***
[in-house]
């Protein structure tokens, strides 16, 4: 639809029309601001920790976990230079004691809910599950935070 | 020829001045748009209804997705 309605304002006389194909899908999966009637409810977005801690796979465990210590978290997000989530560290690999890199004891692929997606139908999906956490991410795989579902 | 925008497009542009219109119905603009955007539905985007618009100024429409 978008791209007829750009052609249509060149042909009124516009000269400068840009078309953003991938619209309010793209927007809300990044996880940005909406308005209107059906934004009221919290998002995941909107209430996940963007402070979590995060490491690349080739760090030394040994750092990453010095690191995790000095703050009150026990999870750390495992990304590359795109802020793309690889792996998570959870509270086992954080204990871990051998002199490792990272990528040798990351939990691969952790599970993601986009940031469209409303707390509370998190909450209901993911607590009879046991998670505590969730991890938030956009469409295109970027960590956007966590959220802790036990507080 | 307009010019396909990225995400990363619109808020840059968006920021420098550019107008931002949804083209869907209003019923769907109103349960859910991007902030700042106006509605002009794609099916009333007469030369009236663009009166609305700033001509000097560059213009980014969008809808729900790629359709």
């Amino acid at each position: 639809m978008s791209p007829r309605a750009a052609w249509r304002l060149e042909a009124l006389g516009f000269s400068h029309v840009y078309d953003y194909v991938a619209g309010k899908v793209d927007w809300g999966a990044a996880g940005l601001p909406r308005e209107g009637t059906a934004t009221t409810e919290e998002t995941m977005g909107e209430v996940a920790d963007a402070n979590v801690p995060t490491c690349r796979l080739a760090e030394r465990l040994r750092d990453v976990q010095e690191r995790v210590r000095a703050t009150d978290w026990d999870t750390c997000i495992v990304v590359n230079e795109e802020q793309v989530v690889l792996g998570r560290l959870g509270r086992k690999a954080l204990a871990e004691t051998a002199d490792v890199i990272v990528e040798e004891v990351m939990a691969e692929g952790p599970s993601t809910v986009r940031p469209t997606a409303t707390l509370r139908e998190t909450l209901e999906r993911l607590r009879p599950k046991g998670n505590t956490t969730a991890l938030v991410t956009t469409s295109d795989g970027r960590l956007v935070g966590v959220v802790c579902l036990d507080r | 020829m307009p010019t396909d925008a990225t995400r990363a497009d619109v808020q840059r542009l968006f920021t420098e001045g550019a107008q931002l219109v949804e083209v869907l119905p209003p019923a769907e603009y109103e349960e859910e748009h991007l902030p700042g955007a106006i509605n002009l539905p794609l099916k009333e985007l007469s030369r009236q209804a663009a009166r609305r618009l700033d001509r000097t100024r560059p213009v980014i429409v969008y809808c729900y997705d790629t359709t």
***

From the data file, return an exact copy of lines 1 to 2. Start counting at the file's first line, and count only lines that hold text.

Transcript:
[in-house]
């Protein structure tokens, strides 16, 4: 639809029309601001920790976990230079004691809910599950935070 | 020829001045748009209804997705 309605304002006389194909899908999966009637409810977005801690796979465990210590978290997000989530560290690999890199004891692929997606139908999906956490991410795989579902 | 925008497009542009219109119905603009955007539905985007618009100024429409 978008791209007829750009052609249509060149042909009124516009000269400068840009078309953003991938619209309010793209927007809300990044996880940005909406308005209107059906934004009221919290998002995941909107209430996940963007402070979590995060490491690349080739760090030394040994750092990453010095690191995790000095703050009150026990999870750390495992990304590359795109802020793309690889792996998570959870509270086992954080204990871990051998002199490792990272990528040798990351939990691969952790599970993601986009940031469209409303707390509370998190909450209901993911607590009879046991998670505590969730991890938030956009469409295109970027960590956007966590959220802790036990507080 | 307009010019396909990225995400990363619109808020840059968006920021420098550019107008931002949804083209869907209003019923769907109103349960859910991007902030700042106006509605002009794609099916009333007469030369009236663009009166609305700033001509000097560059213009980014969008809808729900790629359709």